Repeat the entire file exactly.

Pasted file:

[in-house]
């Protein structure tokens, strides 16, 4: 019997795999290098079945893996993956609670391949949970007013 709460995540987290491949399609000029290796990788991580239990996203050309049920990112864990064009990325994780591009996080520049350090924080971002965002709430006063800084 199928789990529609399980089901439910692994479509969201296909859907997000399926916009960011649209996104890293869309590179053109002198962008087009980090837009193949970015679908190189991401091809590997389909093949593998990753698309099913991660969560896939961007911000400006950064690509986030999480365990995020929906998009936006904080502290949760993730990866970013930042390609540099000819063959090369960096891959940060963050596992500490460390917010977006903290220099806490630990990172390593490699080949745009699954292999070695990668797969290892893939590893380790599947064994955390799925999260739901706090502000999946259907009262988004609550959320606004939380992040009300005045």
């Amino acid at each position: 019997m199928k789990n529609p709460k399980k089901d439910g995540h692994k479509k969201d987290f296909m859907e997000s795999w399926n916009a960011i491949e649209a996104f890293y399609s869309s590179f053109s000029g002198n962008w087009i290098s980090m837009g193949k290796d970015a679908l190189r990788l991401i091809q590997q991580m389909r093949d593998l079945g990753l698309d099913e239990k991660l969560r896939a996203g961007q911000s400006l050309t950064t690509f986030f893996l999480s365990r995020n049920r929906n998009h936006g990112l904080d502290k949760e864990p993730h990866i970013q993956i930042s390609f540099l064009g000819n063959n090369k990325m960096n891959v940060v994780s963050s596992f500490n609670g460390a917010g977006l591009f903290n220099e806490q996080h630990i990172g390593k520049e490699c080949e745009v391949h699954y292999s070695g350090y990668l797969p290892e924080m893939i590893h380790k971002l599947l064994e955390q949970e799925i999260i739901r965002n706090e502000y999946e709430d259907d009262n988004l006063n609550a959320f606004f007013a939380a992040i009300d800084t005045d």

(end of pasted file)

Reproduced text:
[in-house]
């Protein structure tokens, strides 16, 4: 019997795999290098079945893996993956609670391949949970007013 709460995540987290491949399609000029290796990788991580239990996203050309049920990112864990064009990325994780591009996080520049350090924080971002965002709430006063800084 199928789990529609399980089901439910692994479509969201296909859907997000399926916009960011649209996104890293869309590179053109002198962008087009980090837009193949970015679908190189991401091809590997389909093949593998990753698309099913991660969560896939961007911000400006950064690509986030999480365990995020929906998009936006904080502290949760993730990866970013930042390609540099000819063959090369960096891959940060963050596992500490460390917010977006903290220099806490630990990172390593490699080949745009699954292999070695990668797969290892893939590893380790599947064994955390799925999260739901706090502000999946259907009262988004609550959320606004939380992040009300005045």
């Amino acid at each position: 019997m199928k789990n529609p709460k399980k089901d439910g995540h692994k479509k969201d987290f296909m859907e997000s795999w399926n916009a960011i491949e649209a996104f890293y399609s869309s590179f053109s000029g002198n962008w087009i290098s980090m837009g193949k290796d970015a679908l190189r990788l991401i091809q590997q991580m389909r093949d593998l079945g990753l698309d099913e239990k991660l969560r896939a996203g961007q911000s400006l050309t950064t690509f986030f893996l999480s365990r995020n049920r929906n998009h936006g990112l904080d502290k949760e864990p993730h990866i970013q993956i930042s390609f540099l064009g000819n063959n090369k990325m960096n891959v940060v994780s963050s596992f500490n609670g460390a917010g977006l591009f903290n220099e806490q996080h630990i990172g390593k520049e490699c080949e745009v391949h699954y292999s070695g350090y990668l797969p290892e924080m893939i590893h380790k971002l599947l064994e955390q949970e799925i999260i739901r965002n706090e502000y999946e709430d259907d009262n988004l006063n609550a959320f606004f007013a939380a992040i009300d800084t005045d």